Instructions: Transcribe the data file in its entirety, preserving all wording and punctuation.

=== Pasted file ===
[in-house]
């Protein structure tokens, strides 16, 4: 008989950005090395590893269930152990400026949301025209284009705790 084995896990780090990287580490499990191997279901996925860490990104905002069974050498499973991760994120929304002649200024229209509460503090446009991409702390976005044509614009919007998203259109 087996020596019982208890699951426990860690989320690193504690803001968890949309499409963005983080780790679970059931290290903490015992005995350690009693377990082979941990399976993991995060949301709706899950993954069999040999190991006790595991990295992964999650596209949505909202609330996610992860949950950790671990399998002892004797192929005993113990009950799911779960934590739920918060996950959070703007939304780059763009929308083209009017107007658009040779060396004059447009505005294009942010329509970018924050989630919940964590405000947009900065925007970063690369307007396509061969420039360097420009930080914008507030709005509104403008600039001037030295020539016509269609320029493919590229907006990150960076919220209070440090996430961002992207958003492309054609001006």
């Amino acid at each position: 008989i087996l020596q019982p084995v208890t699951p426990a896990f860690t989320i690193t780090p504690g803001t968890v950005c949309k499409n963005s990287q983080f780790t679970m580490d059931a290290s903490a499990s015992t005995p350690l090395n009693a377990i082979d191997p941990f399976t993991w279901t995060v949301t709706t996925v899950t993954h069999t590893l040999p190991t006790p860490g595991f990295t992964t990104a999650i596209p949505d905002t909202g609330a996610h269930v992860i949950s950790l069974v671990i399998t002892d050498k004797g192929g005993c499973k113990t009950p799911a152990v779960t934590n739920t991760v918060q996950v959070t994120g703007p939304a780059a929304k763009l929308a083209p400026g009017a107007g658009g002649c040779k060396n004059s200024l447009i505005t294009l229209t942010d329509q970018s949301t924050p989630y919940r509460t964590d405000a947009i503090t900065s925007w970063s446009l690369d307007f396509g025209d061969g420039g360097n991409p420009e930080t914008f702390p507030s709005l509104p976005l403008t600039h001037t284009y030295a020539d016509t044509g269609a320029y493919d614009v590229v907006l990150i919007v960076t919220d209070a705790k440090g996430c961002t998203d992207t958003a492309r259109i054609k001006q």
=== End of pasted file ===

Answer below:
[in-house]
């Protein structure tokens, strides 16, 4: 008989950005090395590893269930152990400026949301025209284009705790 084995896990780090990287580490499990191997279901996925860490990104905002069974050498499973991760994120929304002649200024229209509460503090446009991409702390976005044509614009919007998203259109 087996020596019982208890699951426990860690989320690193504690803001968890949309499409963005983080780790679970059931290290903490015992005995350690009693377990082979941990399976993991995060949301709706899950993954069999040999190991006790595991990295992964999650596209949505909202609330996610992860949950950790671990399998002892004797192929005993113990009950799911779960934590739920918060996950959070703007939304780059763009929308083209009017107007658009040779060396004059447009505005294009942010329509970018924050989630919940964590405000947009900065925007970063690369307007396509061969420039360097420009930080914008507030709005509104403008600039001037030295020539016509269609320029493919590229907006990150960076919220209070440090996430961002992207958003492309054609001006």
């Amino acid at each position: 008989i087996l020596q019982p084995v208890t699951p426990a896990f860690t989320i690193t780090p504690g803001t968890v950005c949309k499409n963005s990287q983080f780790t679970m580490d059931a290290s903490a499990s015992t005995p350690l090395n009693a377990i082979d191997p941990f399976t993991w279901t995060v949301t709706t996925v899950t993954h069999t590893l040999p190991t006790p860490g595991f990295t992964t990104a999650i596209p949505d905002t909202g609330a996610h269930v992860i949950s950790l069974v671990i399998t002892d050498k004797g192929g005993c499973k113990t009950p799911a152990v779960t934590n739920t991760v918060q996950v959070t994120g703007p939304a780059a929304k763009l929308a083209p400026g009017a107007g658009g002649c040779k060396n004059s200024l447009i505005t294009l229209t942010d329509q970018s949301t924050p989630y919940r509460t964590d405000a947009i503090t900065s925007w970063s446009l690369d307007f396509g025209d061969g420039g360097n991409p420009e930080t914008f702390p507030s709005l509104p976005l403008t600039h001037t284009y030295a020539d016509t044509g269609a320029y493919d614009v590229v907006l990150i919007v960076t919220d209070a705790k440090g996430c961002t998203d992207t958003a492309r259109i054609k001006q």